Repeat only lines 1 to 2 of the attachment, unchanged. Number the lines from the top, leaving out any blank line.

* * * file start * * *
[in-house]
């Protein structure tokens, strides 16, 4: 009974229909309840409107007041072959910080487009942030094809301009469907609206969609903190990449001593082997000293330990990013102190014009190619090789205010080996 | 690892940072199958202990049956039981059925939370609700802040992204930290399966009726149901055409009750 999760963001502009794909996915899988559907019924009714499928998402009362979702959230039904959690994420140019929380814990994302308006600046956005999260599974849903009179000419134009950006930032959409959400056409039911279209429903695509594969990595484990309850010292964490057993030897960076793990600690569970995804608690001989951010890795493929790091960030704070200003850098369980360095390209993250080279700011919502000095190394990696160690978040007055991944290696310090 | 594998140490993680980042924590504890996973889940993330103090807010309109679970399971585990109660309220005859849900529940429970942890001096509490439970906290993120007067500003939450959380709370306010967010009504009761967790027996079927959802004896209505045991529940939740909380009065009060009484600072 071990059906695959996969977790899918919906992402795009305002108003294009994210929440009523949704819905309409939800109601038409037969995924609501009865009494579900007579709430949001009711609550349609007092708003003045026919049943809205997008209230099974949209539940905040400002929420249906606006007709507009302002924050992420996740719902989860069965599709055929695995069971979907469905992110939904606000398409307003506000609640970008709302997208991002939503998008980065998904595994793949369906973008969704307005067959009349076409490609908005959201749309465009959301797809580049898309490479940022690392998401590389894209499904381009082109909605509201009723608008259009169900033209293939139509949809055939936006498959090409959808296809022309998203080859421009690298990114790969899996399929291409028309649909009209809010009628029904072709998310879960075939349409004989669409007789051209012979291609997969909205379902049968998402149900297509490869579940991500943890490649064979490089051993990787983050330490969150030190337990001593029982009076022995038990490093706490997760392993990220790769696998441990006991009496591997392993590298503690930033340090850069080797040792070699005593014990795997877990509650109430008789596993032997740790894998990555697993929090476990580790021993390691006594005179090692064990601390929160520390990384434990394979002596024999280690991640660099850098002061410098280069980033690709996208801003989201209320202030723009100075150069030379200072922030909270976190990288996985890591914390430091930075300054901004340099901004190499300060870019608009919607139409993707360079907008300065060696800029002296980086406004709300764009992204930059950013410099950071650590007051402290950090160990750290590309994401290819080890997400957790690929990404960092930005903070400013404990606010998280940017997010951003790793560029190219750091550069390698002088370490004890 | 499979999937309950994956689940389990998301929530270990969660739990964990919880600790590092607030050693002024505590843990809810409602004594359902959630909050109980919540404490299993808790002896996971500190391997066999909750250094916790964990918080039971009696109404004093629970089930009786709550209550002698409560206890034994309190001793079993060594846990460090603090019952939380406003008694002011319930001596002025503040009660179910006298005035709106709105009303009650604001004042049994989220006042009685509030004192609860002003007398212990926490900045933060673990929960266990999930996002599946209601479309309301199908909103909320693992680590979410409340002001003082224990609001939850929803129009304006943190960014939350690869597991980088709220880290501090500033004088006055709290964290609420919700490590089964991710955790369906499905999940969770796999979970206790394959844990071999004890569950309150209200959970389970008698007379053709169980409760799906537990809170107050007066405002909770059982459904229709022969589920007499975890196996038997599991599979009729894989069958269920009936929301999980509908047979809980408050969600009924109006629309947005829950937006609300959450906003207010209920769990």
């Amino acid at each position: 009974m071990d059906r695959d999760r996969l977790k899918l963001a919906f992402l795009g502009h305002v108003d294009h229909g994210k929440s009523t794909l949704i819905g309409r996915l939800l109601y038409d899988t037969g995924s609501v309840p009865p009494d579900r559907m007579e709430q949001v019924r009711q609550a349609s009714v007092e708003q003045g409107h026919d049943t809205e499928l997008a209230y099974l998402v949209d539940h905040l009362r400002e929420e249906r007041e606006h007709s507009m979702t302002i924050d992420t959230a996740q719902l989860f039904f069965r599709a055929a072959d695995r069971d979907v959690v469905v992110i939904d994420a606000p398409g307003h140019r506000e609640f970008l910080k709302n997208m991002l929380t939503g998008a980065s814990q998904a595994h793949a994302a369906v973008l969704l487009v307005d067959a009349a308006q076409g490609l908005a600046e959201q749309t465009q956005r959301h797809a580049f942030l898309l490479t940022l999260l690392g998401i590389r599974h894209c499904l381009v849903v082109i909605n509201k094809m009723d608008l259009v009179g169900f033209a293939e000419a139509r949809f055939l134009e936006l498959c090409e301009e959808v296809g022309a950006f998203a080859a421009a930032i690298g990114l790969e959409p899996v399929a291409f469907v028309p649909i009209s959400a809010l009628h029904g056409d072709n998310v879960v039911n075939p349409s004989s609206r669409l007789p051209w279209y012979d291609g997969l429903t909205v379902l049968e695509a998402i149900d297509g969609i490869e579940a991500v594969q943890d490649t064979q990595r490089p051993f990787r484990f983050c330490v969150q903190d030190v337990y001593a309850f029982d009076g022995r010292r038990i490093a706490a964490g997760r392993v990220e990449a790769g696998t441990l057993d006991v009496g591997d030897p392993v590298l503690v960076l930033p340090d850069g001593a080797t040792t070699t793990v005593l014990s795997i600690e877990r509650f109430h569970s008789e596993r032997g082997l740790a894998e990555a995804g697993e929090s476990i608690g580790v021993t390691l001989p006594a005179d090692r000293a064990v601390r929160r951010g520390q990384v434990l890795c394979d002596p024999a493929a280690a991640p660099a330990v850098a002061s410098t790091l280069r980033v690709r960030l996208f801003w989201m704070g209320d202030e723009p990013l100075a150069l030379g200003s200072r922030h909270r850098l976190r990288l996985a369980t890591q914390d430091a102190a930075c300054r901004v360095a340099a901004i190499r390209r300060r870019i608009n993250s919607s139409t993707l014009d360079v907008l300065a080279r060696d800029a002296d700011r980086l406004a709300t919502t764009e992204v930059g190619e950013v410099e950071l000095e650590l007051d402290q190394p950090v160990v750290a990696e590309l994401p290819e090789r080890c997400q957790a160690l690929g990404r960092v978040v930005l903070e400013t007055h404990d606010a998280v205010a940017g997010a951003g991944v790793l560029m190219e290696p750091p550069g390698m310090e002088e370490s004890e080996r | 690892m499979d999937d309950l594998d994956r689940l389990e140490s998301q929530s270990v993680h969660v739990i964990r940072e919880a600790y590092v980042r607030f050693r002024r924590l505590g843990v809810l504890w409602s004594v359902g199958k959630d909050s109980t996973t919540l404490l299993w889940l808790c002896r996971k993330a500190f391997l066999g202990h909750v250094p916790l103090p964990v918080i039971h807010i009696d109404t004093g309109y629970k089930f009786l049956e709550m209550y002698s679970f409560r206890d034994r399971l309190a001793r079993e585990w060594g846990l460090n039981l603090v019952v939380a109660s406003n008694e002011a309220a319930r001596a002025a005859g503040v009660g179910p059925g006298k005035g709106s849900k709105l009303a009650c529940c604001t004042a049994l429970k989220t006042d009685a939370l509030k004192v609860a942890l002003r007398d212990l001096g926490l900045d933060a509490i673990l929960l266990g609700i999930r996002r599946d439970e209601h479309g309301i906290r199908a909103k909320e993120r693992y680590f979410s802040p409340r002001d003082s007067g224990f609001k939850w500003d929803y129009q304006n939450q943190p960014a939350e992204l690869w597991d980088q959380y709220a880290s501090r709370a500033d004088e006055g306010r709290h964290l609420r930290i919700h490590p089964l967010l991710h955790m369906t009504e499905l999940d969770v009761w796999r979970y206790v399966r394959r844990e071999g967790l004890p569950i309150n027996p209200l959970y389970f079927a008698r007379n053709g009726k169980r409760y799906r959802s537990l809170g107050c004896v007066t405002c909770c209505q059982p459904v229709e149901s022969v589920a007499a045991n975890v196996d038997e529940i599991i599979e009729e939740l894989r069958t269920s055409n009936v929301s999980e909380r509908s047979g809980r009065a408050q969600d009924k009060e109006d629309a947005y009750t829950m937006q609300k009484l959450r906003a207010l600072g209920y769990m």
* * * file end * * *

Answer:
[in-house]
């Protein structure tokens, strides 16, 4: 009974229909309840409107007041072959910080487009942030094809301009469907609206969609903190990449001593082997000293330990990013102190014009190619090789205010080996 | 690892940072199958202990049956039981059925939370609700802040992204930290399966009726149901055409009750 999760963001502009794909996915899988559907019924009714499928998402009362979702959230039904959690994420140019929380814990994302308006600046956005999260599974849903009179000419134009950006930032959409959400056409039911279209429903695509594969990595484990309850010292964490057993030897960076793990600690569970995804608690001989951010890795493929790091960030704070200003850098369980360095390209993250080279700011919502000095190394990696160690978040007055991944290696310090 | 594998140490993680980042924590504890996973889940993330103090807010309109679970399971585990109660309220005859849900529940429970942890001096509490439970906290993120007067500003939450959380709370306010967010009504009761967790027996079927959802004896209505045991529940939740909380009065009060009484600072 071990059906695959996969977790899918919906992402795009305002108003294009994210929440009523949704819905309409939800109601038409037969995924609501009865009494579900007579709430949001009711609550349609007092708003003045026919049943809205997008209230099974949209539940905040400002929420249906606006007709507009302002924050992420996740719902989860069965599709055929695995069971979907469905992110939904606000398409307003506000609640970008709302997208991002939503998008980065998904595994793949369906973008969704307005067959009349076409490609908005959201749309465009959301797809580049898309490479940022690392998401590389894209499904381009082109909605509201009723608008259009169900033209293939139509949809055939936006498959090409959808296809022309998203080859421009690298990114790969899996399929291409028309649909009209809010009628029904072709998310879960075939349409004989669409007789051209012979291609997969909205379902049968998402149900297509490869579940991500943890490649064979490089051993990787983050330490969150030190337990001593029982009076022995038990490093706490997760392993990220790769696998441990006991009496591997392993590298503690930033340090850069080797040792070699005593014990795997877990509650109430008789596993032997740790894998990555697993929090476990580790021993390691006594005179090692064990601390929160520390990384434990394979002596024999280690991640660099850098002061410098280069980033690709996208801003989201209320202030723009100075150069030379200072922030909270976190990288996985890591914390430091930075300054901004340099901004190499300060870019608009919607139409993707360079907008300065060696800029002296980086406004709300764009992204930059950013410099950071650590007051402290950090160990750290590309994401290819080890997400957790690929990404960092930005903070400013404990606010998280940017997010951003790793560029190219750091550069390698002088370490004890 | 499979999937309950994956689940389990998301929530270990969660739990964990919880600790590092607030050693002024505590843990809810409602004594359902959630909050109980919540404490299993808790002896996971500190391997066999909750250094916790964990918080039971009696109404004093629970089930009786709550209550002698409560206890034994309190001793079993060594846990460090603090019952939380406003008694002011319930001596002025503040009660179910006298005035709106709105009303009650604001004042049994989220006042009685509030004192609860002003007398212990926490900045933060673990929960266990999930996002599946209601479309309301199908909103909320693992680590979410409340002001003082224990609001939850929803129009304006943190960014939350690869597991980088709220880290501090500033004088006055709290964290609420919700490590089964991710955790369906499905999940969770796999979970206790394959844990071999004890569950309150209200959970389970008698007379053709169980409760799906537990809170107050007066405002909770059982459904229709022969589920007499975890196996038997599991599979009729894989069958269920009936929301999980509908047979809980408050969600009924109006629309947005829950937006609300959450906003207010209920769990």